2013 -- It's the year to start slowing down

Do you ever feel like life is a race and you are left wondering where the finish line is? Are you worried that life will overtake you? Do you feel that your life as a parent  is one big race against time with our quest to ensure our children are doing x in order to achieve Y and not be left behind. Whether it’s speed-walking, speed-dating, speed-dialling and heaven forbid speed drive-thru funerals in the US - there is a need for us all to simply SLOW down and perhaps not cram so much into our days.

Carl Honoré’s latest book on Slow Parenting  raises some really key questions for us all as parents and has been written as a response to the helicopter parenting we have been seeing where parents are micromanaging their children’s lives to such an extent that parenting is now seen by some as product development or akin to a professional pastime.  Students are not coping at University  – unable to stand on their own  - and Merrill Lynch offers Parent Days to cater to the professional pack of parents ready to try and negotiate their offspring’s salary package.

As a society we are going badly wrong – robbing children of their childhood as evidenced by increasing cases of mental health issues, eating disorders, binge drinking, substance abuse and prolific teenage sexual activity.

So what can you do as a parent to find your tempo and ensure your children have a balanced journey of discovery?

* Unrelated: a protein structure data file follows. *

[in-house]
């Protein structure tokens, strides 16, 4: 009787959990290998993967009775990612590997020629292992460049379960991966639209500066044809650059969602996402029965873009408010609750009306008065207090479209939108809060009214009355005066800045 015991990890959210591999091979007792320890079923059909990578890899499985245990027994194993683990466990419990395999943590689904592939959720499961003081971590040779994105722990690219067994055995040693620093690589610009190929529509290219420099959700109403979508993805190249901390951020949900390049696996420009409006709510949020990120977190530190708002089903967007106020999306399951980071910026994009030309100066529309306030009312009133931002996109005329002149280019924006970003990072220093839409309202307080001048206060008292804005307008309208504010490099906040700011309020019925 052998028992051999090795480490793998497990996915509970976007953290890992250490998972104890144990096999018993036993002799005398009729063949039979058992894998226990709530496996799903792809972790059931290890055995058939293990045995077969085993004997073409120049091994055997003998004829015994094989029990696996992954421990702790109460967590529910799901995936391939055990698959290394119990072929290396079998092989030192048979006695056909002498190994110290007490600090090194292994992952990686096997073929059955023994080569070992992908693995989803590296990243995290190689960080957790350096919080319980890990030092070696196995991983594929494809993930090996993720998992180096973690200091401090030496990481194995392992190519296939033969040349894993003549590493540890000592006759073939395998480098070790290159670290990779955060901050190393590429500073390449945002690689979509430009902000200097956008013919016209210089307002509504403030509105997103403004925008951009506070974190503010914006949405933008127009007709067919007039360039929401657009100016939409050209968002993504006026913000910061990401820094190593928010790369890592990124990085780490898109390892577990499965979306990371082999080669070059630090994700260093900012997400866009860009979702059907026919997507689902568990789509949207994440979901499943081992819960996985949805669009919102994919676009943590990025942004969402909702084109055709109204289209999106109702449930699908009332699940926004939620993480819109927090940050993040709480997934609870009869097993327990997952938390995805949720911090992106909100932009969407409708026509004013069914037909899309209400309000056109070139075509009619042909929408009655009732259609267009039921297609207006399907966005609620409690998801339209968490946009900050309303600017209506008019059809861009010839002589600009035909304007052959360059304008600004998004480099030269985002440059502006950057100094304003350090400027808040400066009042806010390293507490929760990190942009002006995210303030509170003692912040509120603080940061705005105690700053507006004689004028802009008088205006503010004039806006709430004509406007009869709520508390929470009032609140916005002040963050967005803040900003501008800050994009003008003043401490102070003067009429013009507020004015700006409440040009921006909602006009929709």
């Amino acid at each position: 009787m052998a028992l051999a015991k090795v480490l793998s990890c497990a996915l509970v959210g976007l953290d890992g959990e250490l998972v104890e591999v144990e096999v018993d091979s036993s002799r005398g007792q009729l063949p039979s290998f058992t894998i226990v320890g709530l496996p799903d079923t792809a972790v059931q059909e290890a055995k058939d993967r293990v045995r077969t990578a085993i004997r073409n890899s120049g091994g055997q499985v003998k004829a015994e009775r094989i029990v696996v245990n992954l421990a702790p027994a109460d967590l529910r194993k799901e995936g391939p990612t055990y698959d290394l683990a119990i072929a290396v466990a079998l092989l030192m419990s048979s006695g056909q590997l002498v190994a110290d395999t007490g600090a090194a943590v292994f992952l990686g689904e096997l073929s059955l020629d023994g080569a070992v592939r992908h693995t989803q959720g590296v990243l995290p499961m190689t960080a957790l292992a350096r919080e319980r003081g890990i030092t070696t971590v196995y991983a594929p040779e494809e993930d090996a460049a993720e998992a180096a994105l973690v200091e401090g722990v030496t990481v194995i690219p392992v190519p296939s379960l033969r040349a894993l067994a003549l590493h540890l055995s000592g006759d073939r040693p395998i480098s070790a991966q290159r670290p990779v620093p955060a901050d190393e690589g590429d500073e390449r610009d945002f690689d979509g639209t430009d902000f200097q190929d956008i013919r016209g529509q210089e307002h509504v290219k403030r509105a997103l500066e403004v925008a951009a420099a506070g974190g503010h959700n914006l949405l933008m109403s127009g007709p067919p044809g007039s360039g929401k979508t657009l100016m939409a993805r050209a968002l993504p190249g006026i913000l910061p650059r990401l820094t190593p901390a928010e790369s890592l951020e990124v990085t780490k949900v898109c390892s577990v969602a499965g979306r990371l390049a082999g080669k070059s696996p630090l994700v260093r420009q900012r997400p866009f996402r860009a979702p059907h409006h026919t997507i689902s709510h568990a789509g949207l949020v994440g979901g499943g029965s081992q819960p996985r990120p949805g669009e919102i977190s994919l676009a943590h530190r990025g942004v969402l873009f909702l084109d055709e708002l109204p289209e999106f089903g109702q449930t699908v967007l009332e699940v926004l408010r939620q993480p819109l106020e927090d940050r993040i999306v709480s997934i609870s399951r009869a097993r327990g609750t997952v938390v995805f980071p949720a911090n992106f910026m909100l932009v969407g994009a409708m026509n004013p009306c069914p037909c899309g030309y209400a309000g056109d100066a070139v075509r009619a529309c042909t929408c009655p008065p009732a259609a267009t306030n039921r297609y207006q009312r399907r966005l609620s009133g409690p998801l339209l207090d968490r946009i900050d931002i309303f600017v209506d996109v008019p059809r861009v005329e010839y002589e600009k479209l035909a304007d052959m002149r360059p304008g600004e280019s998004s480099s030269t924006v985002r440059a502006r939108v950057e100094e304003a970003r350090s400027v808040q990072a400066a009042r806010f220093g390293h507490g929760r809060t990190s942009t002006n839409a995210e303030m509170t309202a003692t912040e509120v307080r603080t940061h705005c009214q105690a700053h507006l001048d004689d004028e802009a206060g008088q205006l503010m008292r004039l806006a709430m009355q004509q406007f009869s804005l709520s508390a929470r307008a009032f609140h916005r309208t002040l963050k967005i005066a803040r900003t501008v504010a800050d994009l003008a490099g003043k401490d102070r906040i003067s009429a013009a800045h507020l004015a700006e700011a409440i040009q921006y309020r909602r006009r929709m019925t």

• Less is more – spend less, do less, stimulate less
  • Don’t buy elaborate toys for kids that do all their thinking for them and direct how they should play; rather buy them generic blocks and let them build whatever they want. There is no evidence that so-called educational toys have any impact on learning whatsoever
  • Breakfast  in bed for kids, and grown-ups; or other spontaneous events
  • Schedule in unstructured time – yes it probably needs to be scheduled!
  • Have family meal times together. Harvard research indicates this is better for language development than reading stories
  • Create family rituals around birthdays and family events
  • Have regular calendar nights on a  Sunday evening
  • Get up 10 minutes earlier
  • Limit the use of screen time and be disciplined about use. It is insidious and creeps into every corner of our lives. Never allow screens in children’s bedrooms
  • Stop and look at leaves, or sunsets, or clouds….

 

So if you are worried life will overtake you – you’re wrong. Life is where you are now and when we slow down we find life has a natural groove that is richer more pleasurable and more fulfilling – we may do fewer things but what we do, we do well.

When the Lee Hsien Loong, Prime Minister of Singapore – home of tiger mom culture – spoke on the National Day of Singapore about the Singaporean style of parenting, and  launched an attack on tiger mothers in a speech last year , you know it’s time to change . He berated parents for “coaching their three- or four-year-old children to give them that extra edge over the five-year-old competition”. And he added: “Please let your children have their childhood…Instead of growing up balanced and happy, he grows up narrow and neurotic. No homework is not a bad thing. It’s good for young children to play, and to learn through play.”

So when was the last time you stopped and allowed your child to have those moments looking at the ice crystals  and the snow patterns or the rain drops?

When was the last time you took a really deep slow breath and felt the natural air ticking over of your respiratory system – breathing in and out long deep breaths to their comfortable conclusion, until you are flooded with calm.

We all know it’s time to slow down.

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